Care assistants need knowledge and skills in order to deliver care to others and the ratio between the two varies according to the topic under consideration.
Skill based topics require underpinning knowledge in order for care assistants to understand how and why the skills work. More importantly the care assistants also need to practise those skills in a safe environment whilst being monitored and guided in the practice of those skills. This should be monitoring and supervised by care organisations senior staff to ensure that procedures learnt are being put into practice in the home/workplace setting. Clearly, supervisory staff should cover the same material so that everyone is working to the same ideals.
Knowledge based topics have a skills element in terms of putting that knowledge into practice whilst caring for others. Senior care staff need to monitor and supervise carers to ensure that the knowledge learnt is being used appropriately.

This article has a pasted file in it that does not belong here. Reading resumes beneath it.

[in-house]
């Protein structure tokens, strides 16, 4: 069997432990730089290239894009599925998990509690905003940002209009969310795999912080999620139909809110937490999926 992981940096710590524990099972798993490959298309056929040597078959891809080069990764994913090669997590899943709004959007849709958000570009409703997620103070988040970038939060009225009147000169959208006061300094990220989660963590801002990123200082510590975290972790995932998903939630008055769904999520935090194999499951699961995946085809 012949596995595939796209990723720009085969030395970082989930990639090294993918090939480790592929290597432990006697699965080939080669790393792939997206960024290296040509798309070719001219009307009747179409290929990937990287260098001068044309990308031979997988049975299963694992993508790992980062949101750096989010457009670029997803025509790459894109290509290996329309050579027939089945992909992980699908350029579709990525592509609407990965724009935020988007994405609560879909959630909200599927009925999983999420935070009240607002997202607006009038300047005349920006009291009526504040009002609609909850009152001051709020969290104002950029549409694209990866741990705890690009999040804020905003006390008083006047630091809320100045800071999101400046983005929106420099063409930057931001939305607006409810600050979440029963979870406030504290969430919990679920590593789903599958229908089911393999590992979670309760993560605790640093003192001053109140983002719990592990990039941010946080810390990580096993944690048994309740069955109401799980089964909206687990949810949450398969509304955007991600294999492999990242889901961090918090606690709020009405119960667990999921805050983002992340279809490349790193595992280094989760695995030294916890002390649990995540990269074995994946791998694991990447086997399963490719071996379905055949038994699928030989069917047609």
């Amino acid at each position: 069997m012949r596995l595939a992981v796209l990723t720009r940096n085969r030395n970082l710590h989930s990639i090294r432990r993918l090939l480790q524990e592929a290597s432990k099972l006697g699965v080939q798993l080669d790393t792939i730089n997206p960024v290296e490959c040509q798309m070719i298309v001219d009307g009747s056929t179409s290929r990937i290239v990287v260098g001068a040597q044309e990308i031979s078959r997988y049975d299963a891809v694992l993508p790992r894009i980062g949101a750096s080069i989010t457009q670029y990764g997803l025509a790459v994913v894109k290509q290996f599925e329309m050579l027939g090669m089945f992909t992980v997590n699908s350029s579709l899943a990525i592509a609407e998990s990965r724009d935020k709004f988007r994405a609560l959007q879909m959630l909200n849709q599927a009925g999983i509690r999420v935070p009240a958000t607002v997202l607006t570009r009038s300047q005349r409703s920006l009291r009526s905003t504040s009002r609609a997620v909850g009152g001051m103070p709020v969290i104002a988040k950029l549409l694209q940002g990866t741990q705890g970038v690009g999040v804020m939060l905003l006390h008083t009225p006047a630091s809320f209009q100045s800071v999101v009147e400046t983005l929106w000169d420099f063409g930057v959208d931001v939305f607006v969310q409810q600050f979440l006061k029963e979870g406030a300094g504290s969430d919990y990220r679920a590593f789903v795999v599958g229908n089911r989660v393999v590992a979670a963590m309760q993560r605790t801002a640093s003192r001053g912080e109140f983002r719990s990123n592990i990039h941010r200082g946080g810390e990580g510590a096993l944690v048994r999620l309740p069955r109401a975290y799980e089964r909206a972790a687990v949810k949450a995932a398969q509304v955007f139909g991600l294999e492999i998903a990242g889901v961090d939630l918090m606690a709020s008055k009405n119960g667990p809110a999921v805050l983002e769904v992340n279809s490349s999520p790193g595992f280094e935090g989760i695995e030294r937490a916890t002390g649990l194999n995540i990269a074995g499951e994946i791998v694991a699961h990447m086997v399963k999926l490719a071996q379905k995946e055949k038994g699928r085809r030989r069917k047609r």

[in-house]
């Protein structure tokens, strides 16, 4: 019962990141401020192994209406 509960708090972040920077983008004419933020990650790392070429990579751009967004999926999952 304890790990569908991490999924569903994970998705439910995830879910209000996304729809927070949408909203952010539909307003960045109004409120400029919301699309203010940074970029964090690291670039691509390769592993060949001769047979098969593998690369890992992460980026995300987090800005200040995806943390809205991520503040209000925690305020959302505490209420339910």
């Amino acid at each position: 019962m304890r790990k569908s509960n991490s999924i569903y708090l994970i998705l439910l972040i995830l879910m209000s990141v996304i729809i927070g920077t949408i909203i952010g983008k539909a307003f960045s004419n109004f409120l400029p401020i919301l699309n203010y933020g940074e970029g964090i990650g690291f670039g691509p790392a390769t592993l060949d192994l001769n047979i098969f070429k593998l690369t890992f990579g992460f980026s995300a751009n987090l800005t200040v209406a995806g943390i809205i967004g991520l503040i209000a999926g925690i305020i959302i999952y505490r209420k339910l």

Certain skills and knowledge should be delivered by qualified trainers who have the experience to make the learning understood and appropriate to the care assistants. This especially applies to the statutory training required by staff members.
SSTAR believes that if training is provided in a relaxed, friendly atmosphere with appropriate use of humour the learning process is likely to be an enjoyable one. Research shows that, in such circumstances, information is absorbed more easily and retained for longer. Care staff are then keen to put what they have learned into practice and, often, are encouraged to learn more and improve their skills.